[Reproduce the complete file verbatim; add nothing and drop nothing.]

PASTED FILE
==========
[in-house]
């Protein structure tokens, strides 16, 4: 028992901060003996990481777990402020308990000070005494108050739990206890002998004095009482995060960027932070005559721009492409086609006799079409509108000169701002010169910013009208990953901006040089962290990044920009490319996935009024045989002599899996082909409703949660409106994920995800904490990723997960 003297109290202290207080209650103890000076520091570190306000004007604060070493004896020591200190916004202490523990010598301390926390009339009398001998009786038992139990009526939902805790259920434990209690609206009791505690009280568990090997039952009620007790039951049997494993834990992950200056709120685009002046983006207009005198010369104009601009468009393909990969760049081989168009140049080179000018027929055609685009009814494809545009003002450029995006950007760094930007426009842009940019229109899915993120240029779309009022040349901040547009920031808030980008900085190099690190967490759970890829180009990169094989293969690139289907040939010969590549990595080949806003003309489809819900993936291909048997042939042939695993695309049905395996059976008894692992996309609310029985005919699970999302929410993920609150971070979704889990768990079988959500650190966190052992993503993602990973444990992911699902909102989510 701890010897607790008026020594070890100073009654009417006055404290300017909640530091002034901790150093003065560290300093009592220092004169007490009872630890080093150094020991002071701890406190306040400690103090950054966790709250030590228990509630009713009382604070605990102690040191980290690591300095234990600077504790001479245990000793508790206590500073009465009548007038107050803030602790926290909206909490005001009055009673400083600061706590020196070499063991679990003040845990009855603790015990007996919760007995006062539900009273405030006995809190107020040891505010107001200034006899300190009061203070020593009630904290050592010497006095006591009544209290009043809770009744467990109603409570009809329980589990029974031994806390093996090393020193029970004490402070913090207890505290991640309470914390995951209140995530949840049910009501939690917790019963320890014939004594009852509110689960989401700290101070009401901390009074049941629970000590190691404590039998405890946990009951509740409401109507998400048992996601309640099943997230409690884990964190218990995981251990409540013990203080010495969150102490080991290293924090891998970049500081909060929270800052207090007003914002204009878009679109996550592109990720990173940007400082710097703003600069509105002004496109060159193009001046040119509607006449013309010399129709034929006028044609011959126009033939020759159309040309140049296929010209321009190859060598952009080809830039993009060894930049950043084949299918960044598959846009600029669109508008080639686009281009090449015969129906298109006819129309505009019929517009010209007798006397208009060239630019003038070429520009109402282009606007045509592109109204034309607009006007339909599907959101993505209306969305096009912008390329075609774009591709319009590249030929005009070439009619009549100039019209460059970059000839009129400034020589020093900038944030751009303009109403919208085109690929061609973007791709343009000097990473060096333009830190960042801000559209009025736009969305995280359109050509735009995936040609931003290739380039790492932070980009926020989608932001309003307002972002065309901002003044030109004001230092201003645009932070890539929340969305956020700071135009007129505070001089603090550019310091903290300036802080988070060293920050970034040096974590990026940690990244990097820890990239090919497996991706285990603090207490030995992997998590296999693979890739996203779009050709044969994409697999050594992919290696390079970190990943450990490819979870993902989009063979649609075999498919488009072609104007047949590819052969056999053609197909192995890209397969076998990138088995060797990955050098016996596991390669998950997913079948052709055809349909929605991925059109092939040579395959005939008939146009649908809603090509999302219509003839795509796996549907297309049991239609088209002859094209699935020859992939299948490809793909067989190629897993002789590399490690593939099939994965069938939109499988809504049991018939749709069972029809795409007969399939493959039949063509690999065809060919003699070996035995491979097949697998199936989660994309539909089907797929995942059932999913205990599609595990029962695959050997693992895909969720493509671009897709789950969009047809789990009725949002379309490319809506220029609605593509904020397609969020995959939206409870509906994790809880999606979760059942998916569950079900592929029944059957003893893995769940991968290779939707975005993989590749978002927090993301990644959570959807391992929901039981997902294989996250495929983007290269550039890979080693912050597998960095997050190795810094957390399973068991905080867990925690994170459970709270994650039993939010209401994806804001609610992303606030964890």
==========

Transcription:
[in-house]
């Protein structure tokens, strides 16, 4: 028992901060003996990481777990402020308990000070005494108050739990206890002998004095009482995060960027932070005559721009492409086609006799079409509108000169701002010169910013009208990953901006040089962290990044920009490319996935009024045989002599899996082909409703949660409106994920995800904490990723997960 003297109290202290207080209650103890000076520091570190306000004007604060070493004896020591200190916004202490523990010598301390926390009339009398001998009786038992139990009526939902805790259920434990209690609206009791505690009280568990090997039952009620007790039951049997494993834990992950200056709120685009002046983006207009005198010369104009601009468009393909990969760049081989168009140049080179000018027929055609685009009814494809545009003002450029995006950007760094930007426009842009940019229109899915993120240029779309009022040349901040547009920031808030980008900085190099690190967490759970890829180009990169094989293969690139289907040939010969590549990595080949806003003309489809819900993936291909048997042939042939695993695309049905395996059976008894692992996309609310029985005919699970999302929410993920609150971070979704889990768990079988959500650190966190052992993503993602990973444990992911699902909102989510 701890010897607790008026020594070890100073009654009417006055404290300017909640530091002034901790150093003065560290300093009592220092004169007490009872630890080093150094020991002071701890406190306040400690103090950054966790709250030590228990509630009713009382604070605990102690040191980290690591300095234990600077504790001479245990000793508790206590500073009465009548007038107050803030602790926290909206909490005001009055009673400083600061706590020196070499063991679990003040845990009855603790015990007996919760007995006062539900009273405030006995809190107020040891505010107001200034006899300190009061203070020593009630904290050592010497006095006591009544209290009043809770009744467990109603409570009809329980589990029974031994806390093996090393020193029970004490402070913090207890505290991640309470914390995951209140995530949840049910009501939690917790019963320890014939004594009852509110689960989401700290101070009401901390009074049941629970000590190691404590039998405890946990009951509740409401109507998400048992996601309640099943997230409690884990964190218990995981251990409540013990203080010495969150102490080991290293924090891998970049500081909060929270800052207090007003914002204009878009679109996550592109990720990173940007400082710097703003600069509105002004496109060159193009001046040119509607006449013309010399129709034929006028044609011959126009033939020759159309040309140049296929010209321009190859060598952009080809830039993009060894930049950043084949299918960044598959846009600029669109508008080639686009281009090449015969129906298109006819129309505009019929517009010209007798006397208009060239630019003038070429520009109402282009606007045509592109109204034309607009006007339909599907959101993505209306969305096009912008390329075609774009591709319009590249030929005009070439009619009549100039019209460059970059000839009129400034020589020093900038944030751009303009109403919208085109690929061609973007791709343009000097990473060096333009830190960042801000559209009025736009969305995280359109050509735009995936040609931003290739380039790492932070980009926020989608932001309003307002972002065309901002003044030109004001230092201003645009932070890539929340969305956020700071135009007129505070001089603090550019310091903290300036802080988070060293920050970034040096974590990026940690990244990097820890990239090919497996991706285990603090207490030995992997998590296999693979890739996203779009050709044969994409697999050594992919290696390079970190990943450990490819979870993902989009063979649609075999498919488009072609104007047949590819052969056999053609197909192995890209397969076998990138088995060797990955050098016996596991390669998950997913079948052709055809349909929605991925059109092939040579395959005939008939146009649908809603090509999302219509003839795509796996549907297309049991239609088209002859094209699935020859992939299948490809793909067989190629897993002789590399490690593939099939994965069938939109499988809504049991018939749709069972029809795409007969399939493959039949063509690999065809060919003699070996035995491979097949697998199936989660994309539909089907797929995942059932999913205990599609595990029962695959050997693992895909969720493509671009897709789950969009047809789990009725949002379309490319809506220029609605593509904020397609969020995959939206409870509906994790809880999606979760059942998916569950079900592929029944059957003893893995769940991968290779939707975005993989590749978002927090993301990644959570959807391992929901039981997902294989996250495929983007290269550039890979080693912050597998960095997050190795810094957390399973068991905080867990925690994170459970709270994650039993939010209401994806804001609610992303606030964890």